HUD increases value of Section 8 vouchers, an assist to low-income renters
on February 12, 2016
The Department of Housing and Urban Development (HUD) announced this week that it will increase the worth of housing subsidies for low-income residents of Alameda County by 33 percent. The announcement comes after a coalition of East Bay housing agencies petitioned HUD to re-calculate the subsidy using more recent data about the cost of rental housing in the East Bay, saying the previous estimate was too low and did not reflect actual rents.
The subsidy increase will apply to Section 8 vouchers, subsidies funded by the federal government and administered by city and county-based housing agencies to help low-income renters secure stable housing.
In August, HUD released its projected “Fair Market Rent,” the official name for the subsidy calculations, for fiscal year 2016. The subsidy for studio apartments was $1,037 per-month and one-bedroom apartments were listed at $1,249. Now the subsidies will be worth $1,380 and $1,663, for studios and one-bedrooms respectively.
Ron Dion, director of the Housing Authority for the County of Alameda (HACA), said the decision to increase the subsidy is a direct result of city and county agencies appealing the original calculations and providing HUD with new cost-of-housing data collected at the expense of the local agencies.
“It’s indicative of how broken the HUD system is,” Dion said. HUD’s original calculations relied on data from 2009 to 2013, omitting the rapid increase in rental rates in the Bay Area in the past two years.
“If the average Oakland resident had to move into a market-rate unit they would be spending 70 percent of their income on housing,” said Representative Barbara Lee (CA-13), emphasizing the need for subsidized housing in Oakland, where median rent increased by 20 percent from 2014 to 2015. Lee personally urged HUD Secretary Julian Castro to reevaluate the data. She also serves on the House Budget and Appropriations committees, where she said she hopes she can fight for more federal investment in affordable housing.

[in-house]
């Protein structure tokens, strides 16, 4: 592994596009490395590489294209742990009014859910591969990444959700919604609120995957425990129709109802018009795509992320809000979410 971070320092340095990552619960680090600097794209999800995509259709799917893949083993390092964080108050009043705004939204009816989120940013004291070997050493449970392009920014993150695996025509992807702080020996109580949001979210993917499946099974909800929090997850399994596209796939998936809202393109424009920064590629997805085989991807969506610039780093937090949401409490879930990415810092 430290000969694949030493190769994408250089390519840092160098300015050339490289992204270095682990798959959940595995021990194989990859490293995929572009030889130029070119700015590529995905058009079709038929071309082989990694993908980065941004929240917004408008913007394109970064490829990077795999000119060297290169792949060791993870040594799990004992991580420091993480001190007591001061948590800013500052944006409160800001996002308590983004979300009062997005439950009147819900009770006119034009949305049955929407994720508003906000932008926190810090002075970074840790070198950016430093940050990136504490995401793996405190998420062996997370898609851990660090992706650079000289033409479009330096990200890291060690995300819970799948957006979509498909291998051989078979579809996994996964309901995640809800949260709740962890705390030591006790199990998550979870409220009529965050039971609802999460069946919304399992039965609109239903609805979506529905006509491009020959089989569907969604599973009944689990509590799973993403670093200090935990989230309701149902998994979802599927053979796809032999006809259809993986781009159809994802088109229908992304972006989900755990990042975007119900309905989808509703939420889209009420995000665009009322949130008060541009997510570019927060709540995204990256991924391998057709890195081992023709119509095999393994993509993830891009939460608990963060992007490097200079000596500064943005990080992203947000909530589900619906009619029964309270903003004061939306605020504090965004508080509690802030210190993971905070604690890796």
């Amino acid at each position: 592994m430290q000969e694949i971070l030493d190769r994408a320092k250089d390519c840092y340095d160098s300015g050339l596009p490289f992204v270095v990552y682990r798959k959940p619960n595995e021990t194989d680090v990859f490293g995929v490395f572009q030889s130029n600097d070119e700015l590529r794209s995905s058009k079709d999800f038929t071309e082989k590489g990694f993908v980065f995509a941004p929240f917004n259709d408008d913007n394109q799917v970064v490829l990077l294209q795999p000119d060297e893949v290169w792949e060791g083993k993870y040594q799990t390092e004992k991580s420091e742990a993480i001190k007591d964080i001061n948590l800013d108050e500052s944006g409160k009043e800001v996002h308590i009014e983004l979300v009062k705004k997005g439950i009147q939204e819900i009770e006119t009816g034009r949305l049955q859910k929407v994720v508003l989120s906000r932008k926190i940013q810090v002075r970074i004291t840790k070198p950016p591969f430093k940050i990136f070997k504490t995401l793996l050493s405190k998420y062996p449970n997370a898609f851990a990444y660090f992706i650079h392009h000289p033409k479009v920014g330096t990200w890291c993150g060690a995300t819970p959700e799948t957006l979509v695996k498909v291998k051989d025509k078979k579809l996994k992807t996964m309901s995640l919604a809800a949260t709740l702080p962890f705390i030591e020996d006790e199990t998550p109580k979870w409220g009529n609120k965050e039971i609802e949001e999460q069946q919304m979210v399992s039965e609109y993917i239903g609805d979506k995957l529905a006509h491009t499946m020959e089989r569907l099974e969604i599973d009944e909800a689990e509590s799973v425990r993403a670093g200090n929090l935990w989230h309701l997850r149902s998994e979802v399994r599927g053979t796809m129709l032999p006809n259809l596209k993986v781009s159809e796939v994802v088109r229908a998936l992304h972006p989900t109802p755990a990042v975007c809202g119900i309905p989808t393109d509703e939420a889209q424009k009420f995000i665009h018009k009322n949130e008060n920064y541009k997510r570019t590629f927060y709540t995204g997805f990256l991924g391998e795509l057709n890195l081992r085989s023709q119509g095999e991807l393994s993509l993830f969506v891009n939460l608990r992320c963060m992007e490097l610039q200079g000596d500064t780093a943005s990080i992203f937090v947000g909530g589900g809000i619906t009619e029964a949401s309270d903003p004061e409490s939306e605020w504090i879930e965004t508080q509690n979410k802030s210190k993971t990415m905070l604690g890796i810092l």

The Section 8 program allows recipients to use their voucher on any unit in the rental market, but landlords must be willing to accept it. If the voucher is worth less than the apartment’s monthly rent, the recipient must make up the difference, which can lead to a more complicated monthly payment process.
New Section 8 vouchers in Oakland were largely unused in 2015 because the federal subsidy attached to them was significantly less than the going monthly rent. In October, according to the Oakland Housing Authority, only 19 percent of new voucher recipients had secured housing using the Section 8 system.
“We have a number of clients who come in with Section 8 vouchers about to expire because they haven’t been able to find a unit,” said Michele Byrd, the director of Housing and Community Development in Oakland. “With the rise in the rents, landlords are less inclined to take Section 8 vouchers.”
Byrd said the increase in the subsidy could be an incentive for landlords to accept more Section 8 tenants.
HUD’s decision to increase the subsidy will only affect fiscal year 2016, though the data compiled by local housing agencies will be used to calculate fair market rent for 2017 and 2018. In 2019, the data will expire.
If HUD does not adjust their calculation process, Dion said, the local agencies may have to go through another appeal process and fund the collection of a new data set for fair market rent in 2019.
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